Determining the prevalence of and risk factors for depressive symptoms among adults in Nepal: Findings from the Dhulikhel Heart Study
Michelle S Lam1, Annette L Fitzpatrick2, Archana Shrestha3, Biraj M Karmacharya4, Rajendra P Koju5, Deepa Rao6
1 Department of Global Health, University of Washington; Department of Medicine, School of Medicine, University of Washington, Seattle, Washington, USA
2 Department of Global Health; Department of Family Medicine; Department of Epidemiology, University of Washington, Seattle, Washington, USA
3 Department of Epidemiology, University of Washington, Seattle, Washington; Department of Epidemiology, Harvard University, Cambridge, Massachusetts, USA
4 Department of Global Health, University of Washington, Seattle, Washington, USA; Department of Community Medicine; Department of Community Programs, Dhulikhel Hospital - Kathmandu University Hospital, Dhulikhel, Nepal
5 Department of Global Health, University of Washington, Seattle, Washington, USA; Department of Cardiology, Dhulikhel Hospital - Kathmandu University Hospital, Dhulikhel, Nepal
6 Department of Global Health; Department of Psychiatry and Behavioral Sciences, University of Washington, Seattle, Washington, USA
Michelle S Lam
University of Washington Medical Center, Box 358 250, Seattle, WA 98195
Source of Support: None, Conflict of Interest: None
Context: Nepal is currently experiencing a rapid growth in noncommunicable diseases (NCDs). Depression has previously been associated with NCDs in South Asia; however, data regarding its prevalence and risk factors are lacking in Nepal.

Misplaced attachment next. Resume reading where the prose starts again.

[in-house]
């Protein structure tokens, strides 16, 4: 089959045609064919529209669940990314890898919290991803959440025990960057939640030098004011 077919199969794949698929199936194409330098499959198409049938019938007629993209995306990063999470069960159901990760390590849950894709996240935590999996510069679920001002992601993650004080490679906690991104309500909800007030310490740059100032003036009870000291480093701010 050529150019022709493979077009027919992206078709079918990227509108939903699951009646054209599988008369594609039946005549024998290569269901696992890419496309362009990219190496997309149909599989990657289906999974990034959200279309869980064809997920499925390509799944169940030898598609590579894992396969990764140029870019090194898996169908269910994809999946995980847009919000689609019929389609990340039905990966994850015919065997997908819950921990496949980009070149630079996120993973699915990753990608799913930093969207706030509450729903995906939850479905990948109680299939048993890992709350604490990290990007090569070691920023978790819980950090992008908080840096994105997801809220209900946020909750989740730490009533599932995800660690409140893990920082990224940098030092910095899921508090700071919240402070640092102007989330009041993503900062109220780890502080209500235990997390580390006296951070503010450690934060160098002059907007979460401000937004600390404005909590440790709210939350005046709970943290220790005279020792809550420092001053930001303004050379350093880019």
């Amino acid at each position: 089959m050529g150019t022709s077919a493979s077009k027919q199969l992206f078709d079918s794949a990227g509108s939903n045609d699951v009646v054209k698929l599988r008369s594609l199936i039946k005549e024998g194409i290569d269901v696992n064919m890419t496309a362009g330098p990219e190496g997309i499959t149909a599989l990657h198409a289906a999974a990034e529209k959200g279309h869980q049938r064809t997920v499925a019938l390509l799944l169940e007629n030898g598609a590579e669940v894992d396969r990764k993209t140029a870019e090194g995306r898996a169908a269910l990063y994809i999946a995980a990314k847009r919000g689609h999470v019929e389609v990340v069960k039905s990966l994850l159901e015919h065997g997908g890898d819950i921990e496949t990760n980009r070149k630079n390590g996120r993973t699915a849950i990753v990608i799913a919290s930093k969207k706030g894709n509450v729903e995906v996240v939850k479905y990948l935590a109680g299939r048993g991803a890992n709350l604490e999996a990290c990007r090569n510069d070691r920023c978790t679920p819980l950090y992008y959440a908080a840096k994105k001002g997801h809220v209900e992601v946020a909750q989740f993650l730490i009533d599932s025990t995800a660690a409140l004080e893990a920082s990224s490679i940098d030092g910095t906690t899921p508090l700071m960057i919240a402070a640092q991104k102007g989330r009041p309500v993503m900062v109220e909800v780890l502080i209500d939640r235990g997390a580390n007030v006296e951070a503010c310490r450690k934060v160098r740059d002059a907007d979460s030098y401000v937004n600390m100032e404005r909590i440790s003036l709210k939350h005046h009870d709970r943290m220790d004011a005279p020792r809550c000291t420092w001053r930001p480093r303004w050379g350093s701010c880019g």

Aims: This study aims to describe the prevalence of and risk factors for depressive symptoms in a suburban population of adults within Nepal.
Setting and Design: We conducted a cross-sectional analysis of baseline data collected from participants enrolled in the Dhulikhel Heart Study, a population-based, longitudinal cohort study investigating cardiovascular risk factors in Dhulikhel, a suburban town outside Kathmandu.
Subjects and Methods: Baseline questionnaire data from 1073 adults age 18 years and older included the Center for Epidemiologic Studies Depression Scale (CES-D). A score of 16 or greater on the CES-D has been shown to indicate major depressive symptomatology.
Statistical Analysis: Using STATA 13, we conducted Pearson's Chi-square tests and multiple logistic regressions to examine associations between the binary CES-D score and gender, age, education, marital status, body mass index, physical activity, and hypertensive status.
Results: The mean CES-D score in the sample was 11.7 (standard deviation: 5.3), with 21.3% scoring 16 or greater. Age over 60 and lack of formal education were associated with increased risk of depressive symptoms. Being physically active was associated with decreased risk of depressive symptoms.
Conclusions: The estimated prevalence of depression among adults in Dhulikhel was 21.3%. Significant risk factors for increased depressive symptoms included lack of formal education, age over 60, and physical inactivity.